The coracohumeral ligament also provides restraint to external rotation with the arm at the side and restraint to posterior translation with the arm adducted, flexed, and internally rotated.

Author: Rajesh Bahadur Lakhey

 

22. The primary restraint to anterior translation of the abducted and externally rotated glenohumeral joint is the:

A) Coracohumeral ligament
B) Superior glenohumeral ligament
C) Middle glenohumeral ligament
D) Inferior glenohumeral ligament
E) Subscapularis muscle

Correct Answer: D

The inferior glenohumeral ligament is the primary restraint to anterior translation of the abducted and externally rotated glenohumeral joint. The Bankart lesion is an avulsion of the inferior glenohumeral ligament and represents the primary pathoanatomy of traumatic anterior shoulder dislocation

Author: Rajesh Bahadur Lakhey

 

21. When comparing open distal clavicle resection with arthroscopic distal clavicle resection for osteolysis of the distal clavicle, arthroscopic techniques:

A) Less reliably resect the appropriate amount ofndistal clavicle
B) Less reliably provide pain relief
C) Have a higher complication rate
D) Require a longer hospital stay
E) Allow quicker return to activity

Correct Answer: E

A study comparing arthroscopic and open techniques of distal clavicular resection in the treatment of osteolysis of the distal clavicle found no difference in the amount of bone resected or amount of pain relief obtained. The arthroscopic group had a shorter hospital stay, less complications, and returned to activity nearly twice as fast as the open group.

Author: Rajesh Bahadur Lakhey

 

20. This slide is a computed tomogram of the dominant shoulder of a 45-year-old male tennis player. 

The most likely diagnosis is:

A) Osteosarcoma
B) Synovial osteochondromatosis
C) Anterior glenoid fracture
D) Synovial cell sarcoma
E) Rotator cuff tear arthropathy

Correct Answer: B

Synovial osteochondromatosis is a rare condition typically affecting middle-aged men. 

The computed tomogram demonstrates the osteocartilaginous nodules. 

Early in the disease, arthroscopic removal of loose bodies and synovectomy usually results in an acceptable outcome. In cases of progressive disease resulting in secondary shoulder arthrosis, shoulder arthroplasty may be required.

Author: Rajesh Bahadur Lakhey

 

19. This is the radiograph of a right hand dominant 15-year-old baseball player who felt a pop when swinging a bat. Recommended treatment should consist of:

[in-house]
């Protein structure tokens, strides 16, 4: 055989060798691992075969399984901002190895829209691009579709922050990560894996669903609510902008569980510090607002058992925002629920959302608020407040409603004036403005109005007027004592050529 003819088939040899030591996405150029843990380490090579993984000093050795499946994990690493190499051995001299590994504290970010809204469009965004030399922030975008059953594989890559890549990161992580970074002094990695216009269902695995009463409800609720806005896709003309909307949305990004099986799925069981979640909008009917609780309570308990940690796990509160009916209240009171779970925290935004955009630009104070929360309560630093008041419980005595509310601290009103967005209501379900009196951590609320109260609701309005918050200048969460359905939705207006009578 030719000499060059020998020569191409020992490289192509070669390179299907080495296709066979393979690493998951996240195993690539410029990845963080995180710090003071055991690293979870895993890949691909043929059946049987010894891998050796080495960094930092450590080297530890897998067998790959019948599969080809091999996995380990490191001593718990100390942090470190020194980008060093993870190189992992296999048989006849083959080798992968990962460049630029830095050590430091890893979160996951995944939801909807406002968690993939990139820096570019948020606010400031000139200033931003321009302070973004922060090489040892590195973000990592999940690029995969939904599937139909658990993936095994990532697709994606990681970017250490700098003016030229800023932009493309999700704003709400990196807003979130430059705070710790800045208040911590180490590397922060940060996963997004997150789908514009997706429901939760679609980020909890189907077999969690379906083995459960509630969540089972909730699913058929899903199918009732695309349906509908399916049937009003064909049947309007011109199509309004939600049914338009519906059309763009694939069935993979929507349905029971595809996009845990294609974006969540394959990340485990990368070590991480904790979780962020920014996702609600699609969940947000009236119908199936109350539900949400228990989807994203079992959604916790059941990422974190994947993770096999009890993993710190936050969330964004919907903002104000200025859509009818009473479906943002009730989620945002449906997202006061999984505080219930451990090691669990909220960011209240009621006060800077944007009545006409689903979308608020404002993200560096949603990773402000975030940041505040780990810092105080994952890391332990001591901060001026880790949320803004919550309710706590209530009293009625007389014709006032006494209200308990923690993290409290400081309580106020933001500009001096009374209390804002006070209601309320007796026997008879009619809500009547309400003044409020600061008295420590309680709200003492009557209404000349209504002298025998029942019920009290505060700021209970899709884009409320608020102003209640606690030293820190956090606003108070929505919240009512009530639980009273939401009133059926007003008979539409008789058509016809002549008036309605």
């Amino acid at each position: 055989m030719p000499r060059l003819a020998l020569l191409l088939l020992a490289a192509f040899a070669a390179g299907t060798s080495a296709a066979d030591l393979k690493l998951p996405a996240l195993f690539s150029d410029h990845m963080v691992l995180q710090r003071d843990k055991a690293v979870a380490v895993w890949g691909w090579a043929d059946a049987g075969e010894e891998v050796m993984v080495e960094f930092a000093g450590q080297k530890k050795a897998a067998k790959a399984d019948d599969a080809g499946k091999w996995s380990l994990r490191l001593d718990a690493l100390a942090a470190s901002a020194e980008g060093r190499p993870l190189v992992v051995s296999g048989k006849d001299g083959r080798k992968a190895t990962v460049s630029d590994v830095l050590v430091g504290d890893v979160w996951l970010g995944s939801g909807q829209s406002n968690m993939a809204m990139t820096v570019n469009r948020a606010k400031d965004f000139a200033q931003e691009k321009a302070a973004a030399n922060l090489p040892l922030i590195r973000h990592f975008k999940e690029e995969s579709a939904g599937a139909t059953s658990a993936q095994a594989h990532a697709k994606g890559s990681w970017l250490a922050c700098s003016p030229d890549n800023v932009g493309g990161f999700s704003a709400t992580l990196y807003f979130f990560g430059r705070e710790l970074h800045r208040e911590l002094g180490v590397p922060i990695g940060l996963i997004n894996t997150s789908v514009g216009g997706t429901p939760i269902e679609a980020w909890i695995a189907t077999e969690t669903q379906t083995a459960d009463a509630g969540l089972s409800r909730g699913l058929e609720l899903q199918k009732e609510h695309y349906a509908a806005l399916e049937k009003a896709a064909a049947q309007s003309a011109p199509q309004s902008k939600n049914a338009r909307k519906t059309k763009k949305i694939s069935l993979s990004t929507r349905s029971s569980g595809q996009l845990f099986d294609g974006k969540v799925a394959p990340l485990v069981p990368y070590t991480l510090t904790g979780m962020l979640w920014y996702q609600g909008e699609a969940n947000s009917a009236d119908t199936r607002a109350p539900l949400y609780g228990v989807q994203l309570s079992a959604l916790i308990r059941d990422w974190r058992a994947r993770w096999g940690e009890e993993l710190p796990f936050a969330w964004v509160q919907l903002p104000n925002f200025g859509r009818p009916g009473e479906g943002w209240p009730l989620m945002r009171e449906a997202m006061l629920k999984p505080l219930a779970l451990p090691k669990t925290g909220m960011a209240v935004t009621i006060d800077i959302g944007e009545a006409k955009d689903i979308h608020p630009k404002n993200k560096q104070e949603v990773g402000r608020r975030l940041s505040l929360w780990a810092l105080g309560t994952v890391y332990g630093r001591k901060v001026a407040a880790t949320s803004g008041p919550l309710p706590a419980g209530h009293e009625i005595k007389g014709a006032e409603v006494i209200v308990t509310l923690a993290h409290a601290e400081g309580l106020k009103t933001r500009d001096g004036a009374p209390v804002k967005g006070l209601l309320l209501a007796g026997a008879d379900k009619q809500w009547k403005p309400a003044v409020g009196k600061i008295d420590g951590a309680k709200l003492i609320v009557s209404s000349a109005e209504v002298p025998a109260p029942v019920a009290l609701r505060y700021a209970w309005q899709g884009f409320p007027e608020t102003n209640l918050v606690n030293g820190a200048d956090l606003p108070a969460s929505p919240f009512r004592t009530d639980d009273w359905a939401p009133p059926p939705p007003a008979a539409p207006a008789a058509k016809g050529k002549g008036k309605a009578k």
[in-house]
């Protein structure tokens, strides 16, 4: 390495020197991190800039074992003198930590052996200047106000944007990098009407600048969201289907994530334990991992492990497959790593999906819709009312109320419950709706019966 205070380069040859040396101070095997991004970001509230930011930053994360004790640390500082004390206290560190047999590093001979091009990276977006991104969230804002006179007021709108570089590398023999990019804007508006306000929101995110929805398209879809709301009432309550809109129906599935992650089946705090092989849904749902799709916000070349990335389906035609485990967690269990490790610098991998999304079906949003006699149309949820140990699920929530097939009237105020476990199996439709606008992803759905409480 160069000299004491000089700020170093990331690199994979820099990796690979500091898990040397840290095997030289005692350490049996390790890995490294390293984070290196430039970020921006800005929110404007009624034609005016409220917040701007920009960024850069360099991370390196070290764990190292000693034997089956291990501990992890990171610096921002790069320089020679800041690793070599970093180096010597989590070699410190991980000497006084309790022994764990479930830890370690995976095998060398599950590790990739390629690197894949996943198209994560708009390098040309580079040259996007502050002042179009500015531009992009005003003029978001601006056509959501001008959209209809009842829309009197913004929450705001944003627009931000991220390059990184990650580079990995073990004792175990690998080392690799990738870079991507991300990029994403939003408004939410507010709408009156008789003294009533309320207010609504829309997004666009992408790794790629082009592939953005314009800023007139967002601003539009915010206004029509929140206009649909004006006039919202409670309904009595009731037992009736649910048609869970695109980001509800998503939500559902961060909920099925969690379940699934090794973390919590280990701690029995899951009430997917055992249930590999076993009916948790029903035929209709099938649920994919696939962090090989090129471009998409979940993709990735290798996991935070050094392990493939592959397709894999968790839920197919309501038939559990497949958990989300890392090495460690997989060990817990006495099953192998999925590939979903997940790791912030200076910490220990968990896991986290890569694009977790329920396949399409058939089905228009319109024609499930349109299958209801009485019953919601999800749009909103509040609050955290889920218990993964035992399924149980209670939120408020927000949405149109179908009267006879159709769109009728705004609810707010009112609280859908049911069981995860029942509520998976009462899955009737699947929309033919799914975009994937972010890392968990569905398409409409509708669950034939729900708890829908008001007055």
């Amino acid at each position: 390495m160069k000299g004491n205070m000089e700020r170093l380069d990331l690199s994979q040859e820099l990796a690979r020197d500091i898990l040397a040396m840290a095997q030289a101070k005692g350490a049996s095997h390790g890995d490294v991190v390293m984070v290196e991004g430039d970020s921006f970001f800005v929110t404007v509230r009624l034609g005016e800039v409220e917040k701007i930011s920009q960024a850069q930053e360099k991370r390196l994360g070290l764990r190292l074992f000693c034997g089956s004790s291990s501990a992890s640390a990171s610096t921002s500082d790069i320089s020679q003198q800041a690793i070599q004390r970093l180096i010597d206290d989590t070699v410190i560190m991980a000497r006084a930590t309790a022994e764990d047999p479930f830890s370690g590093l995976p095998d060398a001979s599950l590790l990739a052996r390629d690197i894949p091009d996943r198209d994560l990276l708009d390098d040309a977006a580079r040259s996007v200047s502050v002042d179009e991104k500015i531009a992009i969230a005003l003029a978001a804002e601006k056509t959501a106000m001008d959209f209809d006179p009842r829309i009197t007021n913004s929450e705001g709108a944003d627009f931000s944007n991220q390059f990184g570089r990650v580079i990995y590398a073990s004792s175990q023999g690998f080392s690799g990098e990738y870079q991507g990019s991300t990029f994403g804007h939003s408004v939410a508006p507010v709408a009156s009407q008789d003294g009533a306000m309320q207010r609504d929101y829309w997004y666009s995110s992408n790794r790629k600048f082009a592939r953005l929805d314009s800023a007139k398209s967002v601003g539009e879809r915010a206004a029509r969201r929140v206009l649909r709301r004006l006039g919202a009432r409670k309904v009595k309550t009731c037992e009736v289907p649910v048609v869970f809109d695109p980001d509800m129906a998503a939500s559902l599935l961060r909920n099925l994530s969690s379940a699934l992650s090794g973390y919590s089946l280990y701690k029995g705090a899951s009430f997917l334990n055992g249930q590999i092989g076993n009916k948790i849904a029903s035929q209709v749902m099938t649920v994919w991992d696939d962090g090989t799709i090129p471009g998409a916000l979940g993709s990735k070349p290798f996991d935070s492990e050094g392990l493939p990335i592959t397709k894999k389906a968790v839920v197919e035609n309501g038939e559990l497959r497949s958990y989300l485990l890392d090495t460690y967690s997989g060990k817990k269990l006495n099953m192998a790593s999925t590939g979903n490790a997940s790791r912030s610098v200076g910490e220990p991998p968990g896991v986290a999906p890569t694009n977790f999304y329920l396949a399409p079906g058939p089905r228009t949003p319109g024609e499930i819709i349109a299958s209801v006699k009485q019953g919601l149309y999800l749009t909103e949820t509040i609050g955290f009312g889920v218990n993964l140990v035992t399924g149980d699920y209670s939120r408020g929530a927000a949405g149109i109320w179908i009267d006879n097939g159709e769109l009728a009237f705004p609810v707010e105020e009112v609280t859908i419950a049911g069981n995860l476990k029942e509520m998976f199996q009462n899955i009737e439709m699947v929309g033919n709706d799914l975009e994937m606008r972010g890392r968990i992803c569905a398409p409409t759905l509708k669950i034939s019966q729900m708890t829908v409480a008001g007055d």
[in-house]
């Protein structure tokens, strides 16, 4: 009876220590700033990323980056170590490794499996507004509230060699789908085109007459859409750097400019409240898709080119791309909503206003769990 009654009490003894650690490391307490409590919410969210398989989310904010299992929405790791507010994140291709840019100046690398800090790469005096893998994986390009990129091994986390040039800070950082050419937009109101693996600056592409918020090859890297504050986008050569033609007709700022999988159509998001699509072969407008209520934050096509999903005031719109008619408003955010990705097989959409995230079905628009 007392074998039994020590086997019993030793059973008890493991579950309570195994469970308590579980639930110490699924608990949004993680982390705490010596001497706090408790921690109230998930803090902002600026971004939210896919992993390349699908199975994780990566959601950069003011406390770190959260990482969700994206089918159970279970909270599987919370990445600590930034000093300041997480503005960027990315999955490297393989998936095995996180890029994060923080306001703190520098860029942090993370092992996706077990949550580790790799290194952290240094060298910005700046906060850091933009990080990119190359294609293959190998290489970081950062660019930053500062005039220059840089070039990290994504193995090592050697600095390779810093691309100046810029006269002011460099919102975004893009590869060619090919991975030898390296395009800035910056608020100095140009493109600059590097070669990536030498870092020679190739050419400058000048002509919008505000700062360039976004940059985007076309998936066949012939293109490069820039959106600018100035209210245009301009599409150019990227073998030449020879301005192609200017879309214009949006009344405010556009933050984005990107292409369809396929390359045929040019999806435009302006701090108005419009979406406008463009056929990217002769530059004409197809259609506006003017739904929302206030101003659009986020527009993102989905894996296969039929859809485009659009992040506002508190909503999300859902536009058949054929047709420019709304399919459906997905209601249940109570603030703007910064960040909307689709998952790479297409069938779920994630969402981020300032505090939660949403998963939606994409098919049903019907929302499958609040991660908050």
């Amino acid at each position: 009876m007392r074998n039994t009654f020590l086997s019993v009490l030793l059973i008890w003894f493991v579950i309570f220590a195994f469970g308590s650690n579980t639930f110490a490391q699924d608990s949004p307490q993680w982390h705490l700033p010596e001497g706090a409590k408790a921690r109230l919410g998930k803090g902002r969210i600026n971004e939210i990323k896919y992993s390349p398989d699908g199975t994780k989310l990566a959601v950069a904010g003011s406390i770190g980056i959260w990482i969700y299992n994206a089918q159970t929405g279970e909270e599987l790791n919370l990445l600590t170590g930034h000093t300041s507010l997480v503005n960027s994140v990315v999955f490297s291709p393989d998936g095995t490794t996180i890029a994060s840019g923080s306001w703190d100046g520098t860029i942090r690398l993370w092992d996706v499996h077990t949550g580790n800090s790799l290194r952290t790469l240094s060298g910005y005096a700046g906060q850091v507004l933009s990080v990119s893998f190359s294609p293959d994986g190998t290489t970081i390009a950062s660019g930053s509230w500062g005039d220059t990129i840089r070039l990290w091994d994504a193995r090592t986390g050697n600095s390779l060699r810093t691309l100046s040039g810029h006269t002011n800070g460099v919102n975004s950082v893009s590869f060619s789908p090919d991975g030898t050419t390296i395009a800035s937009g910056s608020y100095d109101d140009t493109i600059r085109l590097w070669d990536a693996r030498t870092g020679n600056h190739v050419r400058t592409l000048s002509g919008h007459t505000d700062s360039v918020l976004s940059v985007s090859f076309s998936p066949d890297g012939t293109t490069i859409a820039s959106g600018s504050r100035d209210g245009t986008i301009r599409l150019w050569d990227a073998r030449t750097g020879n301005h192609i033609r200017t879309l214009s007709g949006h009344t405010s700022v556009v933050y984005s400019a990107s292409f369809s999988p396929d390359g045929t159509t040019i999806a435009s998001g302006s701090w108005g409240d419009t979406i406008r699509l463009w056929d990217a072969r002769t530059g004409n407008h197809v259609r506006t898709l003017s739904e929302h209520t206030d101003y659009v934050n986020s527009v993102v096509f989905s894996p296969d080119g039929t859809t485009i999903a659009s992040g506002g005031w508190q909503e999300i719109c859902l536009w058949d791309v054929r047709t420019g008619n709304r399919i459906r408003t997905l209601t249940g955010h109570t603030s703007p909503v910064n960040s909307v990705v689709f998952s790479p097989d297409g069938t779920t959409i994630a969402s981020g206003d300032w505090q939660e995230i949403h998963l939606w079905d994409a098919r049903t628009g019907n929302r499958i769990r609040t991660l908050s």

A) Immobilization in a shoulder spica cast
B) Immobilization in a sling
C) Open reduction internal fixation with bone graft
D) Open biopsy
E) Observation

Correct Answer: E

First rib fractures in athletes are rare. These fractures are thought to be stress fractures, usually occurring in
pitchers. 

Treatment is observation until the fracture is healed.

Author: Rajesh Bahadur Lakhey

 

18. In a pitcher with an ulnar collateral ligament injury of his dominant elbow, pain is generally most severe during:

A) Wind-up
B) Early cocking
C) Late cocking
D) Follow-through
E) Rest following activity

Correct Answer: C

With ulnar collateral ligament injury, pain is usually exacerbated during the late cocking and the acceleration phases of throwing when the stresses on the ulnar collateral ligament are greatest.

Author: Rajesh Bahadur Lakhey

 

17. What percentage of patients with recurrent anterior shoulder instability has an identifiable abnormality on plain radiography:

A) 10%
B) 25%
C) 75%
D) 85%
E) 95%

Correct Answer: E

Plain radiography can yield osseous abnormalities in up to 95% of shoulders with chronic traumatic anterior shoulder instability, including 75% with humeral head impaction fractures and 85% with a bony glenoid lesion. Bony glenoid lesions include a frank fracture, which can be identified on an anteroposterior view or a glenoid profile view; loss of normal contour of the anterior glenoid rim caused by multiple microimpaction fractures of the anterior glenoid; or a complete bony deficiency of the anterior glenoid caused by resorption of a fracture fragment. 

Osseous abnormalities are most common in shoulders that have a history of prior dislocation and least common in shoulders that are simply painful with no established history of dislocation or subluxation.

Author: Rajesh Bahadur Lakhey

 

16. Which of the following is not considered a mechanism of injury for a superior labrum anterior and posterior (SLAP) tear:

A) Traction injury from carrying, dropping, or lifting a heavy object
B) Compression force from a fall on an outstretched arm
C) Repetitive overhead throwing
D) Forceful biceps contraction with throwing a ball or spiking a volleyball
E) External rotation movement with returning a backhand in tennis

Correct Answer: B